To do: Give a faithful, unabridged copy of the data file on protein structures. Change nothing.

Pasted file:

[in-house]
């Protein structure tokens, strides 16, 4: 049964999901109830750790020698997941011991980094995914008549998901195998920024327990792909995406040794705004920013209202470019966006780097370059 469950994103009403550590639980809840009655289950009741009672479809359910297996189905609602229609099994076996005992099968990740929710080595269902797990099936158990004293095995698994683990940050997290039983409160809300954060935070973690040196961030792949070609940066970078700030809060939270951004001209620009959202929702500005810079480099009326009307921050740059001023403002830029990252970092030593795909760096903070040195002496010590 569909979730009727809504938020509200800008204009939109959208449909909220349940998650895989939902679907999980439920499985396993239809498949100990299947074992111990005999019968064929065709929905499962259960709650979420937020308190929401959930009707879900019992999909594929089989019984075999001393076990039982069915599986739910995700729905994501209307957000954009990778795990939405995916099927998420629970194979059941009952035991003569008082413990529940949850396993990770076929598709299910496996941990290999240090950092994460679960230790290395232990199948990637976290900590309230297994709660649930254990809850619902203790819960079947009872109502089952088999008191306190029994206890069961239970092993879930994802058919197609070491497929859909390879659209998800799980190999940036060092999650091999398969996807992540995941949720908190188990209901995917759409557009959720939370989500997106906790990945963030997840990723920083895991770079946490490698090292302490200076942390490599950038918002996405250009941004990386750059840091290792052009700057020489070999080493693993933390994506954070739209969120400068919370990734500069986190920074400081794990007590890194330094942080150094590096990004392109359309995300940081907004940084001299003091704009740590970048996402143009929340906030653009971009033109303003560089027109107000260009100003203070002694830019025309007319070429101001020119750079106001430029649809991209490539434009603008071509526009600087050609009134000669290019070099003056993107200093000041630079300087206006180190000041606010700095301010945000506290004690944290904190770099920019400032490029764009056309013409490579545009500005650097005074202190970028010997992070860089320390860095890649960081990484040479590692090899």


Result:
[in-house]
């Protein structure tokens, strides 16, 4: 049964999901109830750790020698997941011991980094995914008549998901195998920024327990792909995406040794705004920013209202470019966006780097370059 469950994103009403550590639980809840009655289950009741009672479809359910297996189905609602229609099994076996005992099968990740929710080595269902797990099936158990004293095995698994683990940050997290039983409160809300954060935070973690040196961030792949070609940066970078700030809060939270951004001209620009959202929702500005810079480099009326009307921050740059001023403002830029990252970092030593795909760096903070040195002496010590 569909979730009727809504938020509200800008204009939109959208449909909220349940998650895989939902679907999980439920499985396993239809498949100990299947074992111990005999019968064929065709929905499962259960709650979420937020308190929401959930009707879900019992999909594929089989019984075999001393076990039982069915599986739910995700729905994501209307957000954009990778795990939405995916099927998420629970194979059941009952035991003569008082413990529940949850396993990770076929598709299910496996941990290999240090950092994460679960230790290395232990199948990637976290900590309230297994709660649930254990809850619902203790819960079947009872109502089952088999008191306190029994206890069961239970092993879930994802058919197609070491497929859909390879659209998800799980190999940036060092999650091999398969996807992540995941949720908190188990209901995917759409557009959720939370989500997106906790990945963030997840990723920083895991770079946490490698090292302490200076942390490599950038918002996405250009941004990386750059840091290792052009700057020489070999080493693993933390994506954070739209969120400068919370990734500069986190920074400081794990007590890194330094942080150094590096990004392109359309995300940081907004940084001299003091704009740590970048996402143009929340906030653009971009033109303003560089027109107000260009100003203070002694830019025309007319070429101001020119750079106001430029649809991209490539434009603008071509526009600087050609009134000669290019070099003056993107200093000041630079300087206006180190000041606010700095301010945000506290004690944290904190770099920019400032490029764009056309013409490579545009500005650097005074202190970028010997992070860089320390860095890649960081990484040479590692090899």